Translation:Are you free on Saturday?
Sometimes they focus too much on 'meaning' translation, making it harder to test. "Are you free on Saturday" is not a direct translation. It should be "Do you have free time on Saturday". In this case, a direct translation would be preferred and easier to understand for english speakers.
I was trying to understand why your answer was downvoted.
Then I realised that days of the week are related to the Julian calendar. Older Chinese texts would refer to days of the month (lunisolar calendar - often just called a lunar calendar) and did not need days of the week at all. There have been a lot of iterations in between of course, including some trial of 10 day weeks etc, but ultimately week days are not a big part of longer term Chinese history.
The idea of naming days of the week after the planets is a ‘western’ thing - think Roman or Greek (it’s possible the 7 day week comes from Babylon but naming each of the days of the week after planets was more Roman/Greek?). They do exist in Chinese, Japanese and Korean but only because they are derived from / refer to calendars which use weeks.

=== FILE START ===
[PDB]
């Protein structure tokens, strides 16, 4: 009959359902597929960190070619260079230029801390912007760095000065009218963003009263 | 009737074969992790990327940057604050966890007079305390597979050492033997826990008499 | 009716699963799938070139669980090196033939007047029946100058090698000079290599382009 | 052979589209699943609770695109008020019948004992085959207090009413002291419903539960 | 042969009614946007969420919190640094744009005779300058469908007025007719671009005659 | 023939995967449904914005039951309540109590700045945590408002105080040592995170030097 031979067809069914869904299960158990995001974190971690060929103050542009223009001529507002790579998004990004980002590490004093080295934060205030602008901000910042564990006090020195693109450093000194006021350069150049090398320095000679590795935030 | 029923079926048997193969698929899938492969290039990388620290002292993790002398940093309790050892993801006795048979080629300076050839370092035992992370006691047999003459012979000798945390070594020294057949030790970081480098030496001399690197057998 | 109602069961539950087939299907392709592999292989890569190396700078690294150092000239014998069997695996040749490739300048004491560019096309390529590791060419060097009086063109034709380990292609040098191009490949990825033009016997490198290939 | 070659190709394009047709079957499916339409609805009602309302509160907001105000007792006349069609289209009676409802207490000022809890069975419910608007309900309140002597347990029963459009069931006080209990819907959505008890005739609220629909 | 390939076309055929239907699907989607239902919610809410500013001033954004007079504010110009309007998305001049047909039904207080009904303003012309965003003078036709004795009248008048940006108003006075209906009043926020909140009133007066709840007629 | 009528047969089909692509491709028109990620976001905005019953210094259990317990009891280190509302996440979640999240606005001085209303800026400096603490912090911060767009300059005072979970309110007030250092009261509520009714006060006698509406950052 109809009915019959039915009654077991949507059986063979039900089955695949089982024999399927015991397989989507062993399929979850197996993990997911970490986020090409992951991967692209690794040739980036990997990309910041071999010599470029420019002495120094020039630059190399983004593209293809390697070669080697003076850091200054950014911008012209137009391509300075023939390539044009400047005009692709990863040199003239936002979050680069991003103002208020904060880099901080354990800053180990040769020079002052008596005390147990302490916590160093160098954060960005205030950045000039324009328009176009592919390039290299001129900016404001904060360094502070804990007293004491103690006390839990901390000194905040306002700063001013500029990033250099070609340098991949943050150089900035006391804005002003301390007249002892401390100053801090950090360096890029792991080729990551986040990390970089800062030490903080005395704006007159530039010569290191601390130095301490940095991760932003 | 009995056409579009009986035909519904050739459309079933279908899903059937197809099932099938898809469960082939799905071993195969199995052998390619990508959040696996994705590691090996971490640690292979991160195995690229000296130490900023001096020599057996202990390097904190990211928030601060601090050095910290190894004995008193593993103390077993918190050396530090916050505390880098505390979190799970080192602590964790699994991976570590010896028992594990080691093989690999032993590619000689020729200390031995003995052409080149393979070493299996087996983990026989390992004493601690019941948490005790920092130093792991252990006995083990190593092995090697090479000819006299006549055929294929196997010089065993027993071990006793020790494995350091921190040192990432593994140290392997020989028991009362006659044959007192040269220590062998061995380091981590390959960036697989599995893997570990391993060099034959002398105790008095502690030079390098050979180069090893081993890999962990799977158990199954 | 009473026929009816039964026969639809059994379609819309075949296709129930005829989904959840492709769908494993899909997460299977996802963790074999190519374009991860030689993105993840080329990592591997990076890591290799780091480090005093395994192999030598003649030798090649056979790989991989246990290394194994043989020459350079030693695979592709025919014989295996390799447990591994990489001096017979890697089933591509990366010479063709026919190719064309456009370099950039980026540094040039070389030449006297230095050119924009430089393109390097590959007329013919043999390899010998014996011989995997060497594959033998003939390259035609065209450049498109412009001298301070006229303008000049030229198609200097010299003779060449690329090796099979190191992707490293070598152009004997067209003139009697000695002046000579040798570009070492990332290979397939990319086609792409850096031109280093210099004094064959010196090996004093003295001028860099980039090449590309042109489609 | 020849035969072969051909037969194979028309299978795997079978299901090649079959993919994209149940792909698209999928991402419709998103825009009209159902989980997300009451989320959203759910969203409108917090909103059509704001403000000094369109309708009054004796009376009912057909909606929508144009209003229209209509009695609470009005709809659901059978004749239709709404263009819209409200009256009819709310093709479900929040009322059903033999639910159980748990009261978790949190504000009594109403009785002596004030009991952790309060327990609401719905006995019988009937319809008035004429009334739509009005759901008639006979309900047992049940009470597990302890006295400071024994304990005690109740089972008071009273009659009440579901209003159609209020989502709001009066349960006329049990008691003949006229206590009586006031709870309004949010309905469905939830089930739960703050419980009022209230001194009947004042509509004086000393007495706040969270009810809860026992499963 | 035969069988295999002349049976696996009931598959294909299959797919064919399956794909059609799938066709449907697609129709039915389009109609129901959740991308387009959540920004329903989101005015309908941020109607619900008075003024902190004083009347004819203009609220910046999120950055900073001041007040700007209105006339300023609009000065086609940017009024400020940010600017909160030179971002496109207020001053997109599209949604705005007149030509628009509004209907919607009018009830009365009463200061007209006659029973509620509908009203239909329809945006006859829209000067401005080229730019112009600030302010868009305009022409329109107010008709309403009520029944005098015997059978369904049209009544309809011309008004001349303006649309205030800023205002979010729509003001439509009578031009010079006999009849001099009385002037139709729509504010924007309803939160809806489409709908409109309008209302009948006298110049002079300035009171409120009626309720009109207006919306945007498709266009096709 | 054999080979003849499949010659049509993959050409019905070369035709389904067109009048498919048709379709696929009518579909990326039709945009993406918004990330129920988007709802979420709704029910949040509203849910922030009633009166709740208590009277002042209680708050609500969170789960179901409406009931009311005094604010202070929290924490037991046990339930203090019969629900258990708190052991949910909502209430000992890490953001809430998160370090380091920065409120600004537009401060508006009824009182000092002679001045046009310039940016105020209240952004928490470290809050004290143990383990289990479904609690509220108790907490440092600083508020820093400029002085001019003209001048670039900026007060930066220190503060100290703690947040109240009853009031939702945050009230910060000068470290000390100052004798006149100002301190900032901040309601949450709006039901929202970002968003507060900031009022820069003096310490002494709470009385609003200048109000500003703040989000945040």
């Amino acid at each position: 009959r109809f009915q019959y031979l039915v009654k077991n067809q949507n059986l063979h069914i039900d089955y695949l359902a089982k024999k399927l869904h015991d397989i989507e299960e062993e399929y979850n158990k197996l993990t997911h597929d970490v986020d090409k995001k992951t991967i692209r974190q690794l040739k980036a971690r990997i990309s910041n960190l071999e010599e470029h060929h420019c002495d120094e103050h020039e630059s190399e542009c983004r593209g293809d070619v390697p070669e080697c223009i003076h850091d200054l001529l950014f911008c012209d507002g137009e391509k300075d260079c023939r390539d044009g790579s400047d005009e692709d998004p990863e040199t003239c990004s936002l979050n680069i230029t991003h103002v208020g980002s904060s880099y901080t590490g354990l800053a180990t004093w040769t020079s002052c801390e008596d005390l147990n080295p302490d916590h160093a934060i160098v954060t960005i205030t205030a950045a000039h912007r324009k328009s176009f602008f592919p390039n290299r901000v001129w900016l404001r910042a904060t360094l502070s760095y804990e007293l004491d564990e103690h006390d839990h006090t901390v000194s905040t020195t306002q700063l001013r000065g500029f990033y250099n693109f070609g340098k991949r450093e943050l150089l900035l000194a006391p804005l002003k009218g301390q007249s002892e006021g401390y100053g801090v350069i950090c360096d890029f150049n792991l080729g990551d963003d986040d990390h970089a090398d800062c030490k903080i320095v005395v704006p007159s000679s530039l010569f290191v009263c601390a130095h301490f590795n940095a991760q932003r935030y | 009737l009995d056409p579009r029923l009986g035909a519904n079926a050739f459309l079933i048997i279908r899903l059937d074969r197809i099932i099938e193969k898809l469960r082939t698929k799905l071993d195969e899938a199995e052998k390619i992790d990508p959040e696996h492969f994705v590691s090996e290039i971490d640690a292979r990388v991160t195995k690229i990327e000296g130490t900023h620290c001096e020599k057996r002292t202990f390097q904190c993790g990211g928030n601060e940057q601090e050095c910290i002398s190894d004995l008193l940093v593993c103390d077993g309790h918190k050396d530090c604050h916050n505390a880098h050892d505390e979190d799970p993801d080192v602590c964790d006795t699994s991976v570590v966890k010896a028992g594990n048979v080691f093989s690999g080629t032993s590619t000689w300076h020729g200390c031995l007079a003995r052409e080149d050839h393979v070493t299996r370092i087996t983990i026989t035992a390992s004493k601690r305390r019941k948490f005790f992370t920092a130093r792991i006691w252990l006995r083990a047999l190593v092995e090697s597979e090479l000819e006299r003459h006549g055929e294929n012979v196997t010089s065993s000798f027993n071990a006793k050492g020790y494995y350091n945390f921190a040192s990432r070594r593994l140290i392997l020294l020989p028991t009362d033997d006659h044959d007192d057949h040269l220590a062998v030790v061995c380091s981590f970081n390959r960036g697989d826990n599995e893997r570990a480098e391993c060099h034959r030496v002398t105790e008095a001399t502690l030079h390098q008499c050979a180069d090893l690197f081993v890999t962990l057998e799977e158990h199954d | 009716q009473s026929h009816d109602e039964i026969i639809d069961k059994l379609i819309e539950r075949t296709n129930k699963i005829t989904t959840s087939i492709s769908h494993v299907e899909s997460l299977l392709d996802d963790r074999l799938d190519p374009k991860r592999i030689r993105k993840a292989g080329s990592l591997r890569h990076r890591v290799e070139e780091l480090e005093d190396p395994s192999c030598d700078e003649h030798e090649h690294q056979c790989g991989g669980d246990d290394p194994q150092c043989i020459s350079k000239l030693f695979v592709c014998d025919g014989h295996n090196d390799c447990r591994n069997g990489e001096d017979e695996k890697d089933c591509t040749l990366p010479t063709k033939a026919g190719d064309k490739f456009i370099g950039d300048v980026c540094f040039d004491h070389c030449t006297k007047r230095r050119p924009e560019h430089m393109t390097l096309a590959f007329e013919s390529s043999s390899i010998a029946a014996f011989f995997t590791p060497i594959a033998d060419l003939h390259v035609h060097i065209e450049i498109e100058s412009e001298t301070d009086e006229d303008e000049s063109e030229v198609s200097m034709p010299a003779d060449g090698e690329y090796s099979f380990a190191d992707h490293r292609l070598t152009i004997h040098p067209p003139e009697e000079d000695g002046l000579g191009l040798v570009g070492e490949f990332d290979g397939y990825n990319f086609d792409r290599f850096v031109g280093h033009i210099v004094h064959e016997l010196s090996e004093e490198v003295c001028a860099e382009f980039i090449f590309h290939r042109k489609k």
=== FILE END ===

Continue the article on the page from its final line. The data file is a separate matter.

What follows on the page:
This sentence doesn’t differentiate. It could mean either.
If you wanted to make the distinction you could say 你这个星期六有空吗？(Are you free this Saturday?) vs 你通常星期六有空吗? (Are you usually free on Saturdays?)
[NB I’ve personally heard 常常 (often) used here more than 通常(usually) in conversations I’ve had]
But generally it’s ok to be a bit ambiguous. Context and further discussion cover it.